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Gold, silver & bronze medals among Olympic memorabilia up for auction
Official 2010 Vancouver Winter Olympics torch, constructed of stainless steel, aluminum, and sheet molding, measuring 37″ in length and 3″ at its widest point. Manufactured by Bombardier, the shape and contours of the torch represent the lines made by snow and ice sports, and is engraved with the motto "With Glowing Hearts / Des plus brilliants exploits," with the Canadian maple leaf 'cut-out' on the opposing side. The two white panels bear the Vancouver Games logo, with lower portions bearing a few trivial scuffs. The torch was lit in Olympia on October 22, 2009, and from October 30, 2009, until February 12, 2010, the Olympic Flame was carried by over 12,000 runners for over 100 days over a course of 45,000 km of Canadian soil-the longest national relay ever held.


BOSTON, MASS.- Representing over a century of competition, RR Auction’s July 2019 sale maps the modern Olympic pathway with a diverse, in-demand selection of the rare and remarkable. Highlighted by a wealth of high-end winner’s medals, diplomas, torches, and pins.

Among winner’s medals in the online offering:

A gold winner's medal from the 2010 Vancouver Olympiad. The stunning winner's medal issued for the Vancouver 2010 Winter Olympics. Gilt silver, 101 mm, 553 gm, designed by Omer Arbel and Corrine Hunt, struck by the Royal Canadian Mint. The front features embossed Olympic rings against a unique stylized pattern inspired by pods of orca, or killer whales, a theme meant to emphasize the importance of community and teamwork; the reverse bears the Inukshuk emblem of the Vancouver Games, and is engraved in French and English, "XXI Olympic Winter Games," and lists the sport as "Freestyle Skiing Men's." The medal's organic and undulating structure alludes to the mountain regions of Canada. Complete with its blue-green ribbon embroidered with emblem, "Vancouver 2010," and "With glowing hearts, des plus brillants exploits." Includes the attractive original winner's medal pouch, comprised of heavy gray heathered wool felt with magnetic upper and lower lips.

Among the most beautiful and innovative of all Olympic medals, those created for the Vancouver 2010 Games feature Canadian aboriginal art and a unique undulating form, the first Olympic medal to have such a design. The medal is among the heaviest in Olympic history; each struck nine times as part of an exhaustive 30-step fabrication process. Additionally, each of the 615 medals created for the Vancouver Games features a hand-cropped section of the artwork that ensures that no two medals are the same.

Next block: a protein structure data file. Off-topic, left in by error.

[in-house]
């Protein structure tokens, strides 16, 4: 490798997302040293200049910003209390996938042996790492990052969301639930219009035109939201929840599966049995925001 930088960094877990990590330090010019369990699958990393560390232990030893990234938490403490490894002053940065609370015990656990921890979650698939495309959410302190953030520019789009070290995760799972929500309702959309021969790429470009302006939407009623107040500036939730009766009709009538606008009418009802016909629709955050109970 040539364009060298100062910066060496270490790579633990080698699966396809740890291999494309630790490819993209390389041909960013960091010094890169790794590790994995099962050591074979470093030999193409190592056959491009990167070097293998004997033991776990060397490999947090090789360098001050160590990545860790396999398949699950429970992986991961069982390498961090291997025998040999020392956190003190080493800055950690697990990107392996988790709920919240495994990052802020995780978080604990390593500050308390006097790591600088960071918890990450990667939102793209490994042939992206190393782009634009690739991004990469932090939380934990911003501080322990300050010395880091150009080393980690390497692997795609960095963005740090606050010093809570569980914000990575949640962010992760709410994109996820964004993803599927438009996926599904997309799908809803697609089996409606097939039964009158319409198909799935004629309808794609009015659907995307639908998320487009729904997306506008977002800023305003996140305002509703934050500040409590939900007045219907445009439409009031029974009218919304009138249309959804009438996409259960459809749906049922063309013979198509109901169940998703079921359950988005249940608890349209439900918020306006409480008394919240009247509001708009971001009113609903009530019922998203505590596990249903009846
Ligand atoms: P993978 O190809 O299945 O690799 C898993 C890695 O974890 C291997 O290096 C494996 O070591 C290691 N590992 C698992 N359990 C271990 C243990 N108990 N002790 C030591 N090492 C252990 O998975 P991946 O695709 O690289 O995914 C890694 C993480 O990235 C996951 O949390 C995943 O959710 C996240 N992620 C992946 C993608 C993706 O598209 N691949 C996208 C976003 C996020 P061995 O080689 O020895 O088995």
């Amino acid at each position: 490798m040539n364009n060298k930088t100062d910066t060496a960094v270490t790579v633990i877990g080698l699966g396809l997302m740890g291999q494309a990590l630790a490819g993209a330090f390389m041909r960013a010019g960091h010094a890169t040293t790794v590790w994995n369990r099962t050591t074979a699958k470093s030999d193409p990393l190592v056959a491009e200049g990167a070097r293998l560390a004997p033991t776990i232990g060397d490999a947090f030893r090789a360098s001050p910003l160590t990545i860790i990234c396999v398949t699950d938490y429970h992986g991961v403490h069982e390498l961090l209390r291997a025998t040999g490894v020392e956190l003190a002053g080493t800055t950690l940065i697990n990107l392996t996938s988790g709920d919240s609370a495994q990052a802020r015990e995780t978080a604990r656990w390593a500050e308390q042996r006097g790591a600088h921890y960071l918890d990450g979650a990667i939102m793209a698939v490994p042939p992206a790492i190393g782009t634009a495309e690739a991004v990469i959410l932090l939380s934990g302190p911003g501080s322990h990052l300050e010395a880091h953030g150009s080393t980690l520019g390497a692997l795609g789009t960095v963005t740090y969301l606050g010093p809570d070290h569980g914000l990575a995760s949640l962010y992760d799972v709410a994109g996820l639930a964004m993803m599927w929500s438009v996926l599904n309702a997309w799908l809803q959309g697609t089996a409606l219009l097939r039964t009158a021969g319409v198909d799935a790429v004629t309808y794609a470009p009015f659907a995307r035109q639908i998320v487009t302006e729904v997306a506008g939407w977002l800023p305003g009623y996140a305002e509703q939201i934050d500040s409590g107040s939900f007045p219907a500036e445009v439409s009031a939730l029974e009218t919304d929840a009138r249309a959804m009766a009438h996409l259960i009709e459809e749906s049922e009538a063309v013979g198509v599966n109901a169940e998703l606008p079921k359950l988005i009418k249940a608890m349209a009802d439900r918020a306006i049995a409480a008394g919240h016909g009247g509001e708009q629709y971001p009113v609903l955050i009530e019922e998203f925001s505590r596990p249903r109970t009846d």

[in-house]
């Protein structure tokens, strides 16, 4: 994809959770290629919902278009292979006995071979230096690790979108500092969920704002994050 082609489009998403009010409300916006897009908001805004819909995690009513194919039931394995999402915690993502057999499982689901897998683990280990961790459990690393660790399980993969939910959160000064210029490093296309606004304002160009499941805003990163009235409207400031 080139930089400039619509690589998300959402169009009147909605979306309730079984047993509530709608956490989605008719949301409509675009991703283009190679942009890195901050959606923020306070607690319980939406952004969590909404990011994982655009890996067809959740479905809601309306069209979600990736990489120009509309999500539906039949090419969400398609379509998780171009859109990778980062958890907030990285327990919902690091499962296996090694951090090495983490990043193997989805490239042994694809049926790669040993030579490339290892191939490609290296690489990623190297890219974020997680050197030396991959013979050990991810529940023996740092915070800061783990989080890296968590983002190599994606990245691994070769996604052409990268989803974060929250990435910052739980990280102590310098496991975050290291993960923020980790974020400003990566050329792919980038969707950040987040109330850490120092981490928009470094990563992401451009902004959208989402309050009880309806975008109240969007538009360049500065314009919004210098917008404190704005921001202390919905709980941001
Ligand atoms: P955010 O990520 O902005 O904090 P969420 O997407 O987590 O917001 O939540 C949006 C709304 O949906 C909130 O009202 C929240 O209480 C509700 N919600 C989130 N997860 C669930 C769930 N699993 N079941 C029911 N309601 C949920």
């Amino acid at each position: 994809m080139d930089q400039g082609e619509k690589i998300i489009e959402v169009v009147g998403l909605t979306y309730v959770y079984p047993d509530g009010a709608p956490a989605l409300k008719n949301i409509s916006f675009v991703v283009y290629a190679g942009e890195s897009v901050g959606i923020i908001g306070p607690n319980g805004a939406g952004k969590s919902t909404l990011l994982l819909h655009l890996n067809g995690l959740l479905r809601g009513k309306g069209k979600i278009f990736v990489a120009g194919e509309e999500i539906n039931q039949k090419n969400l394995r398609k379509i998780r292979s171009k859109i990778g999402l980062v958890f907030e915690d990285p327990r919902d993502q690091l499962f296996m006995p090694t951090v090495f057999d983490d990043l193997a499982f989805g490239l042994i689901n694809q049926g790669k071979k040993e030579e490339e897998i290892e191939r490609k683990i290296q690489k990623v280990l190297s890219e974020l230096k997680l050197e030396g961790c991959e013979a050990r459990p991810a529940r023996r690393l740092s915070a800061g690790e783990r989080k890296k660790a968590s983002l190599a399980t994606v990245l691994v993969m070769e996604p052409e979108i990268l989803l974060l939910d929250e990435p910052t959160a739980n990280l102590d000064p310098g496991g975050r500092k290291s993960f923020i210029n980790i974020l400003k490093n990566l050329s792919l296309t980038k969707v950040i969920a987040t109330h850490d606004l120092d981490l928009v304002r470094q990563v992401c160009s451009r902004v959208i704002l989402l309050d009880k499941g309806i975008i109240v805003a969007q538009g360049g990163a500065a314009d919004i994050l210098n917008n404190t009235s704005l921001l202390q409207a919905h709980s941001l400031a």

"It's an altogether rare and remarkably appealing winner's medal from the most successful Olympiad in Canadian history—the host country led all nations in gold medals with a tally of 14," said Bobby Livingston, Executive VP at RR Auction. "To our knowledge, this is the first time a Vancouver Winner's Medal has been ever offered at public auction.”

Rome 1960 Summer Olympics Gold Winner's Medal. Brilliant winner's medal issued for the Rome 1960 Summer Olympics. Gilt silver, 69 mm, 102 gm (215 gm with chain), by Giuseppe Cassioli. The front depicts a victorious athlete being carried by a jubilant crowd; the reverse, inscribed, "Giochi Della XVII Olimpiade Roma MCMLX," features a 'Seated Victory' with the Colosseum in the background. This beautiful specimen is housed in its cast bronze olive leaf wreath bezel, which is engraved "Calcio [Football]," and suspended from its matching chain. Includes the rare red leather presentation case made by the Artistici Fiorentini of Firenze. To our knowledge, this is the first time a 1960 Rome Winner's medal has been offered at auction, complete with its original presentation case. The national team of Yugoslavia won the gold medal in the football tournament at the 1960 Summer Games, finishing with a 3-0-2 record and outlasting runner-up Denmark in the gold medal game with a score of 3-1 on September 10, 1960. A spectacular example of a gold medal from an iconic Summer Games—the most famous gold medalist was, of course, the young boxer Cassius Clay, who finished first in the light heavyweight division.